“I moved to New York City in 1974 and set up a studio where I created large scale architectural commissioned works that were installed in a number of major institutions around the country. I also had a number of one and two person exhibitions in Art Galleries and had my work placed in numerous Corporate Collections,” she explains.


“Netscape Sea and Sky”: Woven linen with hand made paper and wrappings

She taught a course in the Fiber Arts for 20 years at the Fashion Institute of Technology in New York City.  In 2001, Leora had a 10 year retrospective exhibit at the 2/20 Gallery in New York and in 2006 she relocated to Florida.

Stewart is very quick to point out that she is not retired. And The Rickie Report can understand why.  To work on this article took a number of emails back and forth to find a good time for us to speak.  She is very busy!

One of Leora’s  strengths is networking (another component of fiber design: a fiber creation does not stand by one thread alone).  A colleague, photographer Ray Neubert, shares that ,”Leora is always interested in what other people are doing. So many artists view other people’s art through the lens of their own work. She very open-minded.” Leora’s fiber pieces have been displayed at the Palm Beach International Airport.


Since settling in Palm Beach, FL, Leora has been teaching a class in Fiber Arts at the Armory Art Center  located in West Palm Beach.  True to her nurturing and networking inner being, the students who have taken her course have now developed into a group which meets once a month.  They discuss and exchange ideas on different areas of the Fiber Arts and related Arts as well.  They view exhibitions, are involved in workshops, invite guest artists to present work, and further develop as individual artists.  If other fiber artists are interested, please contact  Leora at:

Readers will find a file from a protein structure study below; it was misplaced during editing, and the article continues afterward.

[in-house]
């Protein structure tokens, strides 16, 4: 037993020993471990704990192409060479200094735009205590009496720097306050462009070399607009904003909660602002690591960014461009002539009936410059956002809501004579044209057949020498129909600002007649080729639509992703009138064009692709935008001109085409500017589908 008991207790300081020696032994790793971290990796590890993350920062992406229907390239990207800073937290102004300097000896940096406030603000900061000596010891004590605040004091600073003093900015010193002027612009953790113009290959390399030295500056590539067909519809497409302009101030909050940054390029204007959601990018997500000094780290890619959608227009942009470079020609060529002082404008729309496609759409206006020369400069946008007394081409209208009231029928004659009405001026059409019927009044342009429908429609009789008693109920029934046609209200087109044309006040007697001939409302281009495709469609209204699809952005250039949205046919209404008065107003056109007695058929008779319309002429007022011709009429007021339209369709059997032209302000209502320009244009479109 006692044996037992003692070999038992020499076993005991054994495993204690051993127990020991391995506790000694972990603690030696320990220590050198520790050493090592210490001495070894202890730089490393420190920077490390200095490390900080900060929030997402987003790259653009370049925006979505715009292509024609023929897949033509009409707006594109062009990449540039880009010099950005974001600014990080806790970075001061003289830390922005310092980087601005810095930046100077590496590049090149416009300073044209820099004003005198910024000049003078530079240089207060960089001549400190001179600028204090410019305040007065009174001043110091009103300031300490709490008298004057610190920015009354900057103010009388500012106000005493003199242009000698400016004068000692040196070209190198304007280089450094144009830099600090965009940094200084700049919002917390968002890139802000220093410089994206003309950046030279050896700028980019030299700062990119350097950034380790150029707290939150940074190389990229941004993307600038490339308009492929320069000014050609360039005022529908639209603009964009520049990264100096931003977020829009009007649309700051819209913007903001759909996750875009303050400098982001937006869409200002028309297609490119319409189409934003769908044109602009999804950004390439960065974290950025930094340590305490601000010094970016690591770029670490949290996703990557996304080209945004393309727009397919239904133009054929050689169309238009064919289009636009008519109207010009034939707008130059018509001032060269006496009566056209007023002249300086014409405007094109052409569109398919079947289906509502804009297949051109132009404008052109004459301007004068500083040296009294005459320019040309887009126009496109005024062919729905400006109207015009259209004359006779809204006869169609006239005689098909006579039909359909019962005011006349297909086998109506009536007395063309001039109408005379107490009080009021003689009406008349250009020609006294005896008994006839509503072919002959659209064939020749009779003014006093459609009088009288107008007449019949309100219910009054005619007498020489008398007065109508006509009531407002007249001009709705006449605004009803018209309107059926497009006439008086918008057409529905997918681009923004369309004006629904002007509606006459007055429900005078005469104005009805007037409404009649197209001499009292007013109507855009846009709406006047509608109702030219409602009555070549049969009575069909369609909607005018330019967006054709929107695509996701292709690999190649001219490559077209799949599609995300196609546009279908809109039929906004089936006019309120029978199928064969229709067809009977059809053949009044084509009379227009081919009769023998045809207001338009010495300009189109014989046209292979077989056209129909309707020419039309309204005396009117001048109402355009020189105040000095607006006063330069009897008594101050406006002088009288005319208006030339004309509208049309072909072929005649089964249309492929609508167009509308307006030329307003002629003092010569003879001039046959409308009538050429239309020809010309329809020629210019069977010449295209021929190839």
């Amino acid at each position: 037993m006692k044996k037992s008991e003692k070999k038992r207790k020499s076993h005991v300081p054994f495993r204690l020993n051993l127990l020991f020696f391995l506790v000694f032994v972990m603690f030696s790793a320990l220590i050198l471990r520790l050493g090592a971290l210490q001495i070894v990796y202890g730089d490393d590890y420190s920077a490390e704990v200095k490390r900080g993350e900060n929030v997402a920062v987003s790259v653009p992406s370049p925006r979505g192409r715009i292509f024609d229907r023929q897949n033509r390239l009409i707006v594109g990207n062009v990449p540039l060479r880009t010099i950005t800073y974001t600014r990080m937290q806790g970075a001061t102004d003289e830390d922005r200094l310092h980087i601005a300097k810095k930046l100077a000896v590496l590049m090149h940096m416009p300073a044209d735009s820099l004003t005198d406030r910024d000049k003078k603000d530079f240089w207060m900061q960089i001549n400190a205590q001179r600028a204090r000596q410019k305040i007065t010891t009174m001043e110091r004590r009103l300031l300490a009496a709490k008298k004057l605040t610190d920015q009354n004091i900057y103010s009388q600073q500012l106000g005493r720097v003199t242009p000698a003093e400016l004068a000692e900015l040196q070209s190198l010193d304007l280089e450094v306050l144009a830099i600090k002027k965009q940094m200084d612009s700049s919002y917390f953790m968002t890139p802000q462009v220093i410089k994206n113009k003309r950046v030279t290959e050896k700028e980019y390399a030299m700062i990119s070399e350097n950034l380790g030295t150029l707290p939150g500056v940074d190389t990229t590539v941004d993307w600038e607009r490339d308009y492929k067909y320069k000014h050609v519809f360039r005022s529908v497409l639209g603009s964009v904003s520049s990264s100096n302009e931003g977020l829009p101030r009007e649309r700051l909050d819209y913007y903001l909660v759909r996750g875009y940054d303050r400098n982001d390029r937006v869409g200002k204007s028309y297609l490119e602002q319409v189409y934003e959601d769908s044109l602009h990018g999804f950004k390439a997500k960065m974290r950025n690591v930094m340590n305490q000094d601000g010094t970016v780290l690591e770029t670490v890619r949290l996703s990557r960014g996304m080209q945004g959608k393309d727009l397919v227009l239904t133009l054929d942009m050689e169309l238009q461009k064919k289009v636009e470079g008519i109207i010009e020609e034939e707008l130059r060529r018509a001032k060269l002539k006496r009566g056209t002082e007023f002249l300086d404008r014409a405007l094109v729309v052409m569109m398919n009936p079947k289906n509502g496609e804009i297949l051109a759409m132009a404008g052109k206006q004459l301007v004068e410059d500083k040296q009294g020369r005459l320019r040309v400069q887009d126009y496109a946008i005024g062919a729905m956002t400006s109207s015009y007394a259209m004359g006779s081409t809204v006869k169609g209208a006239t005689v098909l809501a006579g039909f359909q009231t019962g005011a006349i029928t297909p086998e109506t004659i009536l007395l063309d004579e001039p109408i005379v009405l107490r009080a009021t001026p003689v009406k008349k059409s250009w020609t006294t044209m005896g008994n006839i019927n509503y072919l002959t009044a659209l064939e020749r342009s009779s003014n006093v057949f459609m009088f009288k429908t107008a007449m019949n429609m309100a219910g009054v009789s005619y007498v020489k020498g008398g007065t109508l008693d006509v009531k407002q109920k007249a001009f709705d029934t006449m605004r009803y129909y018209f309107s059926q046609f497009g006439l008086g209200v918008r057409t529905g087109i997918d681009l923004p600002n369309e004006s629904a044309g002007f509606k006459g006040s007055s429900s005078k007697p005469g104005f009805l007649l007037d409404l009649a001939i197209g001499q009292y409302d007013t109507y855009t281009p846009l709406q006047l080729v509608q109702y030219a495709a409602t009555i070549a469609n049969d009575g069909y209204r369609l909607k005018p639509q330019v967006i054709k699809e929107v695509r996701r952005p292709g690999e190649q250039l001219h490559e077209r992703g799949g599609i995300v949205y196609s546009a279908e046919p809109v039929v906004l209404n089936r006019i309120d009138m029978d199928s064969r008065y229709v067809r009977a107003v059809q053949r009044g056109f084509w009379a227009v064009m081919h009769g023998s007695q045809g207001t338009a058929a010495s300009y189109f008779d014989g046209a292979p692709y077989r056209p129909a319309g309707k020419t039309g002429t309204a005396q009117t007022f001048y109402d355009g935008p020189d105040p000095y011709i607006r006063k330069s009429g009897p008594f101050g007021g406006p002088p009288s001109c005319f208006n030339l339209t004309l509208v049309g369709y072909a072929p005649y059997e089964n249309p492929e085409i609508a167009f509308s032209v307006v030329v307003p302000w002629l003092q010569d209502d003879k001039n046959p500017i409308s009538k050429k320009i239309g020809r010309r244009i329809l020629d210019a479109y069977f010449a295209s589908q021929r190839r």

“Entanglements” – Natural hemp fiber, knotted and wrapped with crystal beads.  This piece was created as a site specific installation  at the Ann Norton Sculpture Gardens in West Palm Beach, FL and was inspired by the intertwining of the banyan/ficus trees in the Gardens where it hung between these two majestic trees as part of EARTHDAY Celebrations, 2010.

In a recent Artist Statement, Leora tells us , “Since living in Florida my work has evolved and grown in a new direction being influenced by my surroundings, the sea and the sky and the lush vegetation. These works are based on my observations of nature and the pieces are horizontal emphasizing their relation to landscape.  I refer to them as “landscape structures”.  The pieces are created by using natural fiber threads with handmade papers and copper wire and are constructed using several textile techniques and I consider these pieces to be similar to forms and structures found in nature as one of constant growth and change.

“These abstract constructions are based on my observations of forms and structures found in nature.  Layers are the focus of my work in several ways: as components of physical structure, as elements of process, and as metaphor for constant change and growth.  The materials are natural fibers, hand-made papers, bamboo reeds, metal wires, glass beads and other found objects. I manipulate these materials using a variety of techniques to construct the pieces, which I refer to as ‘Landscape Structures.'”, she explains.


For more information please visit Leora’s website or send her an email

For coverage of your events, to place an advertisement, or speak to Rickie about appearing in The Rickie Report, contact The Rickie Report at:

Rickie Leiter, Publisher

The Rickie Report

P.O.Box 33423

Palm Beach Gardens, FL 33420